While not impossible, getting the Long-Term Resident Visa (定住者 – Teijyuusha) isn’t easy. To qualify for this visa with ancestry, you need to be (at most) third-generation Japanese. You also need to fly to Japan to apply for your Certificate of Eligibility and be ready for some hard work and anxiety!
Disclaimer: We hired a lawyer to help us with this process, so I’m just outlining everything she had us do. I’m assuming it was all required but honestly have no idea. At the end of the day – we got our Visa, and for us, that was the most important thing.
JET, Student Visas and Feeling Lost
Our background: since we started dating 9 years ago, we’ve always talked about living in Japan. After finally spending nearly a month there for our honeymoon, we decided to make this happen. Of course, these things are easier said than done. At first, I considered quitting my job and applying for the JET programme – but as a teacher, I wouldn’t be able to get Ryan a Spousal Visa, and if I’m being honest – I had zero desire to be a teacher.
Next, I looked into a Student Visa. Basically, you take Japanese classes and get a Visa to live there and have the ability to work part-time. I actually started the application process since we could both technically go on this Visa, take classes part-time and work remotely. The biggest hold up here? Cost. Most schools were around $7,000 per person, per year – and that just didn’t make sense for us.
I looked at USAjobs.gov and randomly applied for jobs at bases in Japan – jobs that I was definitely not qualified for. When I didn’t hear back from any of them, I honestly wasn’t too surprised. I also used LinkedIn to apply for various jobs in Japan – most listed fluent Japanese as a requirement, but I applied anyway. Crickets. So many crickets.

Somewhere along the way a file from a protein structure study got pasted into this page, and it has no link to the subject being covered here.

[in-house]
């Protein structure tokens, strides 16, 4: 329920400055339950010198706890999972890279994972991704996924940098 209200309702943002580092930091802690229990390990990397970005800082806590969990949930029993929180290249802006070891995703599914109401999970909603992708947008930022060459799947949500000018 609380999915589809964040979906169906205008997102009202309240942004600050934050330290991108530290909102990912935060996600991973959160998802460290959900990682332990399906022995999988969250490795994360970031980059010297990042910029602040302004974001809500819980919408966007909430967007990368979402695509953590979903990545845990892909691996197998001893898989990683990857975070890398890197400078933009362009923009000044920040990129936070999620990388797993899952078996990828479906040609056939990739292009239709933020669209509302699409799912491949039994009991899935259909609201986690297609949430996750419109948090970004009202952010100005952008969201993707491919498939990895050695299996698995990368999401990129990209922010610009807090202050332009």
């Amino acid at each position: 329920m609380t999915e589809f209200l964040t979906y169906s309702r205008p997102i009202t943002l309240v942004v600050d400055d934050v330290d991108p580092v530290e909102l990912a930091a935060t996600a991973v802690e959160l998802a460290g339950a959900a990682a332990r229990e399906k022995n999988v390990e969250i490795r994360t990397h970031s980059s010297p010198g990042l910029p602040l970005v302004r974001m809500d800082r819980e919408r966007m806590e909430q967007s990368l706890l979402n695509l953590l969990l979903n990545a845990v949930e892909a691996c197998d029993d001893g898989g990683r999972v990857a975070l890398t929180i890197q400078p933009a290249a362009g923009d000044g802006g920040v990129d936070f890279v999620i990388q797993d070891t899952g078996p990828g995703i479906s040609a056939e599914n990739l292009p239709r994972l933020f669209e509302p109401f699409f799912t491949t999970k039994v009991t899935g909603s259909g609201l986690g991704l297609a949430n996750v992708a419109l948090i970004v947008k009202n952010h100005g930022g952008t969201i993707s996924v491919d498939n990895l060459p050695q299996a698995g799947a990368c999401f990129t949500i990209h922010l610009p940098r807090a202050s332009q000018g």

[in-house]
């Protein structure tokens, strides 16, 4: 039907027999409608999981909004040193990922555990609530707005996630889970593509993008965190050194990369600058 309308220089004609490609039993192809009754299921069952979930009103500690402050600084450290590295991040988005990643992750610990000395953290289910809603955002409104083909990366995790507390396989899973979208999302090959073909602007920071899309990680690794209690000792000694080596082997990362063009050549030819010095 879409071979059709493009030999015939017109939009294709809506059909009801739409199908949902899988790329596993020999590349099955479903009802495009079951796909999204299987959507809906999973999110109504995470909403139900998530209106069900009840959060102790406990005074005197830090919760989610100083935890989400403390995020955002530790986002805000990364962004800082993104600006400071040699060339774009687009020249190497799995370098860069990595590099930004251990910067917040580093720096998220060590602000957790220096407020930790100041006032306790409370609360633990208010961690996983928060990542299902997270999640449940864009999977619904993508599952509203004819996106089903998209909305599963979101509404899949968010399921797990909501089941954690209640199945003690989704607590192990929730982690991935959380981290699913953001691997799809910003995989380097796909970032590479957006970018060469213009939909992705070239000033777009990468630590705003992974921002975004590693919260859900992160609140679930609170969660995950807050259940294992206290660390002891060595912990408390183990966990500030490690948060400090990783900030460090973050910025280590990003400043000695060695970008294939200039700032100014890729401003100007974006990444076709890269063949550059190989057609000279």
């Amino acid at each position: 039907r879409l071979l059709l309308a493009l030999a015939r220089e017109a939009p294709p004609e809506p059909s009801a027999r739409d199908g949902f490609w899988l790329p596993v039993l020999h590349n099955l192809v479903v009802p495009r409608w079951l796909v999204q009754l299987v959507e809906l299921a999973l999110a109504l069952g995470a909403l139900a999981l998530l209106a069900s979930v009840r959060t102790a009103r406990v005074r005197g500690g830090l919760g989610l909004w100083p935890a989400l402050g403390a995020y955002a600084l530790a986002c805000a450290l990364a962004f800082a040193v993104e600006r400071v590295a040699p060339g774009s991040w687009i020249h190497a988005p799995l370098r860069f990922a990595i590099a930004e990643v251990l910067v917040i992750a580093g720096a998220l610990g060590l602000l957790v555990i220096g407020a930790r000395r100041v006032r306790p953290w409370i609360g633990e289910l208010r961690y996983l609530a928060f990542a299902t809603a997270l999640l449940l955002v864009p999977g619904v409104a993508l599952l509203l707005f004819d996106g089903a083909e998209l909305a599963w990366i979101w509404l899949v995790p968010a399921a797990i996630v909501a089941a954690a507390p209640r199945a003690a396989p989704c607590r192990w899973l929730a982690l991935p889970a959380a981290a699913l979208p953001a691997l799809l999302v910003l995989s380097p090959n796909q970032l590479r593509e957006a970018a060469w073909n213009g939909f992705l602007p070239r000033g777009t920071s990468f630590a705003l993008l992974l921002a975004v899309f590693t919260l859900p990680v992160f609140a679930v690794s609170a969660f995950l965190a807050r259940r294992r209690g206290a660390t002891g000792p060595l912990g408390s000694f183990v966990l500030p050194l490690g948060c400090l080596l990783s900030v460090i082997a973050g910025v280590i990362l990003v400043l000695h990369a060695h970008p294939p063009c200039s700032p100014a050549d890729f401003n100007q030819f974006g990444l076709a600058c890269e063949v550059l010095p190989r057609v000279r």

The Elusive Long-Term Resident Visa
Finally, I found a small note on the immigration website referring to a Long-Term Resident Visa by way of ancestry (literally one sentence). I did some google searches and while I found sites that included a list of documents, there weren’t instructions on locating said documents. Looked at Reddit’s moving to Japan sub, but still no detailed info on how to get a Long-Term Resident Visa based on ancestry from someone that’s actually gone through the process. From here I sort of just sat on the few ideas I had and secretly hoped that Ryan would get a job and I could ride on his coattails.
Two years went by and I realized waiting for Ryan to get a job wouldn’t work and that if we were going to go, we’d have to figure out this Long-Term Resident Visa thing. So I decided to get serious. With zero information, I started an accountability group with a few coworkers that were also chasing big dreams (Grad School and moving to the Mainland – shoutout Nicole and Elliot for keeping me on my toes) and I spent tons of late nights researching.
To make things more complicated, our employment situation was pretty unique. Both Ryan and I wanted to continue working remotely for our current companies in Hawaii. It took literally a YEAR for us to go from research to having that elusive Visa in hand, but we made it!